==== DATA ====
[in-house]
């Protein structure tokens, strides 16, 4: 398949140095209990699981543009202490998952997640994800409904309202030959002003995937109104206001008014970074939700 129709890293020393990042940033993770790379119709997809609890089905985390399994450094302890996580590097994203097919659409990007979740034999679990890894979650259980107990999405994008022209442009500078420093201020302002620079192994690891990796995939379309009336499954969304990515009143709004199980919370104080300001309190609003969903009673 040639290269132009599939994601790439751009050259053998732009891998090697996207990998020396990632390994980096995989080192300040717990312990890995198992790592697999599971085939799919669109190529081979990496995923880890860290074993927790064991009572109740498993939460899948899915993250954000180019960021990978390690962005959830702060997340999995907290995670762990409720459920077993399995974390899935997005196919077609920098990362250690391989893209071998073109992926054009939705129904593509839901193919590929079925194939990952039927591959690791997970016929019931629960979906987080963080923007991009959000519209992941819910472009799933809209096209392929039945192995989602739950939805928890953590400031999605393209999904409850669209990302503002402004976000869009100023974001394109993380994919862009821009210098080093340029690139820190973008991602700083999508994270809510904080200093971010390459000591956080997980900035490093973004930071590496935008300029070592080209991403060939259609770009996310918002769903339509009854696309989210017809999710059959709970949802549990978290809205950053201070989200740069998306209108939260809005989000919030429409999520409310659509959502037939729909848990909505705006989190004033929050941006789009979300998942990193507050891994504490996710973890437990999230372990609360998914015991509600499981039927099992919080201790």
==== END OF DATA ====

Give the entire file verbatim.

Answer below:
[in-house]
């Protein structure tokens, strides 16, 4: 398949140095209990699981543009202490998952997640994800409904309202030959002003995937109104206001008014970074939700 129709890293020393990042940033993770790379119709997809609890089905985390399994450094302890996580590097994203097919659409990007979740034999679990890894979650259980107990999405994008022209442009500078420093201020302002620079192994690891990796995939379309009336499954969304990515009143709004199980919370104080300001309190609003969903009673 040639290269132009599939994601790439751009050259053998732009891998090697996207990998020396990632390994980096995989080192300040717990312990890995198992790592697999599971085939799919669109190529081979990496995923880890860290074993927790064991009572109740498993939460899948899915993250954000180019960021990978390690962005959830702060997340999995907290995670762990409720459920077993399995974390899935997005196919077609920098990362250690391989893209071998073109992926054009939705129904593509839901193919590929079925194939990952039927591959690791997970016929019931629960979906987080963080923007991009959000519209992941819910472009799933809209096209392929039945192995989602739950939805928890953590400031999605393209999904409850669209990302503002402004976000869009100023974001394109993380994919862009821009210098080093340029690139820190973008991602700083999508994270809510904080200093971010390459000591956080997980900035490093973004930071590496935008300029070592080209991403060939259609770009996310918002769903339509009854696309989210017809999710059959709970949802549990978290809205950053201070989200740069998306209108939260809005989000919030429409999520409310659509959502037939729909848990909505705006989190004033929050941006789009979300998942990193507050891994504490996710973890437990999230372990609360998914015991509600499981039927099992919080201790």